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5 Badminton Accessories Players Can’t Live Without

Besides the bare minimum tools needed to play badminton like shoes, rackets, shuttles, and a net, there are a number of badminton accessories that players like to use, even if they aren’t mandatory.

In this article, you and I will look at the most commonly used ones, those that many players can’t live without. These accessories can serve as inspiration for what to put in your own bag or if you’re looking for a gift for someone who loves playing badminton.

Critical badminton accessories: extra racket grips

The first item on the list is extra grips. Players place these on the handle of the badminton racket to increase the size so it better fits into their palm or to make it easier to grip the racket when the game gets intense and they need to return several rapid-fire shots while switching between gripping the racket with their forehand and backhand.

Grips come in different types such as the towel grip which has the same texture as a towel and helps if you get particularly sweaty palms while playing. Players who prefer the towel grip often like to use grip powder to help get the handle stick to their hands. It looks like flour and resembles chalk used by climbers.

Some players also like to place extra cushion wrap between the raw handle and their preferred grip to make it softer to hold onto or increase its size even further.

An overgrip is also commonly used and has a sticky rubber-like feeling to it. It also helps make the racket stick to your hand, but due to sweat they often don’t last long and need to be replaced regularly, so it’s always good to have a few extra grips in your bag to switch between games.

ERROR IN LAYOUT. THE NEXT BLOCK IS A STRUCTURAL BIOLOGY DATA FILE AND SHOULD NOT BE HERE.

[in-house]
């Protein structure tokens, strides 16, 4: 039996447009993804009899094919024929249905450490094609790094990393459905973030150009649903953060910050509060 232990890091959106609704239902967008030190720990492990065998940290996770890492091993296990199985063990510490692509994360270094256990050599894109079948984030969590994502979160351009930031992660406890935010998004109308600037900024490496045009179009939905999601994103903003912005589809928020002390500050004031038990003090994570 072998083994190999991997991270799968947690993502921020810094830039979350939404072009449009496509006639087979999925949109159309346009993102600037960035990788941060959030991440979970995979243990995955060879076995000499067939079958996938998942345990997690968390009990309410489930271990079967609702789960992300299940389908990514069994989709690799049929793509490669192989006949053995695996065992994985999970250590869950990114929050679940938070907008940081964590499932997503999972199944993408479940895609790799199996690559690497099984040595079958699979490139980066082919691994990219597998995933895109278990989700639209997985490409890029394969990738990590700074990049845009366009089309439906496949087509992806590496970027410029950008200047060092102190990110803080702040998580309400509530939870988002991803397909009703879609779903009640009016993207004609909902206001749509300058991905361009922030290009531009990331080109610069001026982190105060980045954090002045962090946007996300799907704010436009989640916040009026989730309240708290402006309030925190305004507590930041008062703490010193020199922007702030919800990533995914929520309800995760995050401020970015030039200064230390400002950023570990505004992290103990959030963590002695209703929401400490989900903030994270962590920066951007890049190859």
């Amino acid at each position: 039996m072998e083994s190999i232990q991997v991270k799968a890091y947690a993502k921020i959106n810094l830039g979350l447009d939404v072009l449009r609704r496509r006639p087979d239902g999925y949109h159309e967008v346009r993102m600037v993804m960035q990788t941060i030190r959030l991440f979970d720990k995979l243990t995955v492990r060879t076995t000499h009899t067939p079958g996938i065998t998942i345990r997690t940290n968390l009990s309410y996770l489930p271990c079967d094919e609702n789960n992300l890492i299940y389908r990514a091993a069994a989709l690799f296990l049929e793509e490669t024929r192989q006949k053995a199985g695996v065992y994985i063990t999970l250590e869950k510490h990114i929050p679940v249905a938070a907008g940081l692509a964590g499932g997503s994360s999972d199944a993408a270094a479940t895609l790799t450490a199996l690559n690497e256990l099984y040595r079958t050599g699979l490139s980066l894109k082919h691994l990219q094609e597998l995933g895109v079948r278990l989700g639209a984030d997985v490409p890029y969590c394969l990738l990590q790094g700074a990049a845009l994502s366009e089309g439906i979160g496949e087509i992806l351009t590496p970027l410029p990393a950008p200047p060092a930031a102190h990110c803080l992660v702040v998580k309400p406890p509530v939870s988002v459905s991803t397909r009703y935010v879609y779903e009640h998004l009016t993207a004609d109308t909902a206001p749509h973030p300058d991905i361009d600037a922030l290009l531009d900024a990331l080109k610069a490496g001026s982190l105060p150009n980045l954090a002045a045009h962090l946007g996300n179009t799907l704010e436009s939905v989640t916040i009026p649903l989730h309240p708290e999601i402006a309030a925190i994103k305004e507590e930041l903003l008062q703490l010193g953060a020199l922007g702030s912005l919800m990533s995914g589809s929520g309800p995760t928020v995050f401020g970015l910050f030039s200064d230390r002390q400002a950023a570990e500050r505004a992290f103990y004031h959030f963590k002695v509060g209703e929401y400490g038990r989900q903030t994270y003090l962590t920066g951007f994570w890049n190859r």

badminton racket and shuttlecocks on a courtheadbands absorb sweat and keep the hair tied down

Headbands and wristbands

Speaking of sweat, we don't see headbands and wristbands used in many sports but badminton. They might appear old school and even trendy to some, but they serve a useful purpose in the sport.

With constantly small, explosive movements, you'll not only sweat a lot but if you have hair that isn't very short, it can feel annoying for it to fly around all the time as you move. The headbands help keep it in place and avoid getting sweat running down your forehead, into your eyes, or dripping down on the court and making it slippery.

Shoe insoles, extra thick socks, and sports plaster

Shoes are among the most important items to avoid injuries when exercising. Even the best badminton shoes might not fit your fit perfectly, so many players like to either play with insoles, an extra pair of (thick) socks that they switch if they get too sweaty, or even plaster or tape to help prevent blisters.


Bringing scissors to a badminton game might surprise you. It’s not to cut your hair when you get too frustrated with it, but rather to cut the strings on the racket if they break during the game. If they aren’t cut right away, there is a chance that the frame might be deformed which can ruin the racket.

Face towels

As with many sports, a player’s perhaps favorite badminton accessory is a face towel or a towel of smaller sizes to dry their hands, face, and racket handle throughout games or in between them.

Since t-shirts tend to get so sweaty that using them for that purpose just makes it worse, and the mats that make up the surface of a badminton court get slippery when wet, an extra towel is crucial.

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